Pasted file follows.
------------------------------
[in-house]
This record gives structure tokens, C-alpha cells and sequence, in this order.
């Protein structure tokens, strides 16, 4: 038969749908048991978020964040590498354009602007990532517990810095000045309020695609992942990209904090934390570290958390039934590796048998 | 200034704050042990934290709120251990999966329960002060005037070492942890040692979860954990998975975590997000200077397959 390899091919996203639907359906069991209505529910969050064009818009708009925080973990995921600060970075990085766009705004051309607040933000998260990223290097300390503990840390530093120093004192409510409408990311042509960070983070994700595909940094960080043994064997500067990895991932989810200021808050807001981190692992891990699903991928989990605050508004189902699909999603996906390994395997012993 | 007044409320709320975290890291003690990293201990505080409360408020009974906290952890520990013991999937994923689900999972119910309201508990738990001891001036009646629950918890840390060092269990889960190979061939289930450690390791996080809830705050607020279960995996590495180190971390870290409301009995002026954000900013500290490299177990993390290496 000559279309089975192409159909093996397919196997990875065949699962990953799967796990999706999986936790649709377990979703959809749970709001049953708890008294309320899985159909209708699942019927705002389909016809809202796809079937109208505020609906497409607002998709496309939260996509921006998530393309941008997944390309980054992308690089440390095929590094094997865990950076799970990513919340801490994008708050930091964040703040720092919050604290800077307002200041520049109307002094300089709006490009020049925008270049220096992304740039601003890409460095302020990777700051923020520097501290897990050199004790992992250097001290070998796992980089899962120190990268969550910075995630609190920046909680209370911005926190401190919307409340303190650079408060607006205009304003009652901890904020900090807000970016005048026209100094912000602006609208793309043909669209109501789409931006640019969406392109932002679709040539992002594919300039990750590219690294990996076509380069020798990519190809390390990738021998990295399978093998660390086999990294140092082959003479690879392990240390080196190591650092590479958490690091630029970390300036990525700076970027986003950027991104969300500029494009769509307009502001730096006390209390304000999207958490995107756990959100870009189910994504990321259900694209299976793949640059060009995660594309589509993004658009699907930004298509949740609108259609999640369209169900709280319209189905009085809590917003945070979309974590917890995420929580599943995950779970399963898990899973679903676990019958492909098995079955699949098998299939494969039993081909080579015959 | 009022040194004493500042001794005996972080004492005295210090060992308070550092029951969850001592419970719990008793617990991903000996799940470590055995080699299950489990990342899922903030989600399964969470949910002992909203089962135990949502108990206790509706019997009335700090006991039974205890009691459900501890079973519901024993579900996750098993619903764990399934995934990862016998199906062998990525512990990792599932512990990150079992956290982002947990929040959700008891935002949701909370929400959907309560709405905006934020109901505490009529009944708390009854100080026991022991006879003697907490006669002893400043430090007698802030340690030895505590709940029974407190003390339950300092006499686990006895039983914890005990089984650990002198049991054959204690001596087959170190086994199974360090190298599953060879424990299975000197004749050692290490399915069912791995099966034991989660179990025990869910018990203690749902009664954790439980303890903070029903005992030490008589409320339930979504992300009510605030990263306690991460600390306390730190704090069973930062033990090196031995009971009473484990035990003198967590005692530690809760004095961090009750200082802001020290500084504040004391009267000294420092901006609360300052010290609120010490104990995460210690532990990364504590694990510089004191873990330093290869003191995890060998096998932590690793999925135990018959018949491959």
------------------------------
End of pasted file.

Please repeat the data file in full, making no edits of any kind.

[in-house]
This record gives structure tokens, C-alpha cells and sequence, in this order.
């Protein structure tokens, strides 16, 4: 038969749908048991978020964040590498354009602007990532517990810095000045309020695609992942990209904090934390570290958390039934590796048998 | 200034704050042990934290709120251990999966329960002060005037070492942890040692979860954990998975975590997000200077397959 390899091919996203639907359906069991209505529910969050064009818009708009925080973990995921600060970075990085766009705004051309607040933000998260990223290097300390503990840390530093120093004192409510409408990311042509960070983070994700595909940094960080043994064997500067990895991932989810200021808050807001981190692992891990699903991928989990605050508004189902699909999603996906390994395997012993 | 007044409320709320975290890291003690990293201990505080409360408020009974906290952890520990013991999937994923689900999972119910309201508990738990001891001036009646629950918890840390060092269990889960190979061939289930450690390791996080809830705050607020279960995996590495180190971390870290409301009995002026954000900013500290490299177990993390290496 000559279309089975192409159909093996397919196997990875065949699962990953799967796990999706999986936790649709377990979703959809749970709001049953708890008294309320899985159909209708699942019927705002389909016809809202796809079937109208505020609906497409607002998709496309939260996509921006998530393309941008997944390309980054992308690089440390095929590094094997865990950076799970990513919340801490994008708050930091964040703040720092919050604290800077307002200041520049109307002094300089709006490009020049925008270049220096992304740039601003890409460095302020990777700051923020520097501290897990050199004790992992250097001290070998796992980089899962120190990268969550910075995630609190920046909680209370911005926190401190919307409340303190650079408060607006205009304003009652901890904020900090807000970016005048026209100094912000602006609208793309043909669209109501789409931006640019969406392109932002679709040539992002594919300039990750590219690294990996076509380069020798990519190809390390990738021998990295399978093998660390086999990294140092082959003479690879392990240390080196190591650092590479958490690091630029970390300036990525700076970027986003950027991104969300500029494009769509307009502001730096006390209390304000999207958490995107756990959100870009189910994504990321259900694209299976793949640059060009995660594309589509993004658009699907930004298509949740609108259609999640369209169900709280319209189905009085809590917003945070979309974590917890995420929580599943995950779970399963898990899973679903676990019958492909098995079955699949098998299939494969039993081909080579015959 | 009022040194004493500042001794005996972080004492005295210090060992308070550092029951969850001592419970719990008793617990991903000996799940470590055995080699299950489990990342899922903030989600399964969470949910002992909203089962135990949502108990206790509706019997009335700090006991039974205890009691459900501890079973519901024993579900996750098993619903764990399934995934990862016998199906062998990525512990990792599932512990990150079992956290982002947990929040959700008891935002949701909370929400959907309560709405905006934020109901505490009529009944708390009854100080026991022991006879003697907490006669002893400043430090007698802030340690030895505590709940029974407190003390339950300092006499686990006895039983914890005990089984650990002198049991054959204690001596087959170190086994199974360090190298599953060879424990299975000197004749050692290490399915069912791995099966034991989660179990025990869910018990203690749902009664954790439980303890903070029903005992030490008589409320339930979504992300009510605030990263306690991460600390306390730190704090069973930062033990090196031995009971009473484990035990003198967590005692530690809760004095961090009750200082802001020290500084504040004391009267000294420092901006609360300052010290609120010490104990995460210690532990990364504590694990510089004191873990330093290869003191995890060998096998932590690793999925135990018959018949491959």